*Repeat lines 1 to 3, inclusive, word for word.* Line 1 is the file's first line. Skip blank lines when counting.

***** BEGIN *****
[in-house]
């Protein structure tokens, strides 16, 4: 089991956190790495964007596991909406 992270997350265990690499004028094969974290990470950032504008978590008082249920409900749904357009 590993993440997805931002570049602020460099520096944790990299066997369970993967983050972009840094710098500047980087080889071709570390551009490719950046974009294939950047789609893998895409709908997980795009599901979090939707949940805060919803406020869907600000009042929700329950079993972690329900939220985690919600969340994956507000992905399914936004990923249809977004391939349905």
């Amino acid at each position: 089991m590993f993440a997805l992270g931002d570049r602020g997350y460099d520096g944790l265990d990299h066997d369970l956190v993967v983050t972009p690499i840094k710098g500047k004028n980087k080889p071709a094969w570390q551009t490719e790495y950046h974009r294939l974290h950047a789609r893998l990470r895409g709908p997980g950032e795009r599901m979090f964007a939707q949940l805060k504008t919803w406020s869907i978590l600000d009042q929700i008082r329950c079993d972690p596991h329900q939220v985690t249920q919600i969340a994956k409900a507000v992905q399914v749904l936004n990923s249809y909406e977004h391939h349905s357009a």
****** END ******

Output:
[in-house]
């Protein structure tokens, strides 16, 4: 089991956190790495964007596991909406 992270997350265990690499004028094969974290990470950032504008978590008082249920409900749904357009 590993993440997805931002570049602020460099520096944790990299066997369970993967983050972009840094710098500047980087080889071709570390551009490719950046974009294939950047789609893998895409709908997980795009599901979090939707949940805060919803406020869907600000009042929700329950079993972690329900939220985690919600969340994956507000992905399914936004990923249809977004391939349905």
């Amino acid at each position: 089991m590993f993440a997805l992270g931002d570049r602020g997350y460099d520096g944790l265990d990299h066997d369970l956190v993967v983050t972009p690499i840094k710098g500047k004028n980087k080889p071709a094969w570390q551009t490719e790495y950046h974009r294939l974290h950047a789609r893998l990470r895409g709908p997980g950032e795009r599901m979090f964007a939707q949940l805060k504008t919803w406020s869907i978590l600000d009042q929700i008082r329950c079993d972690p596991h329900q939220v985690t249920q919600i969340a994956k409900a507000v992905q399914v749904l936004n990923s249809y909406e977004h391939h349905s357009a």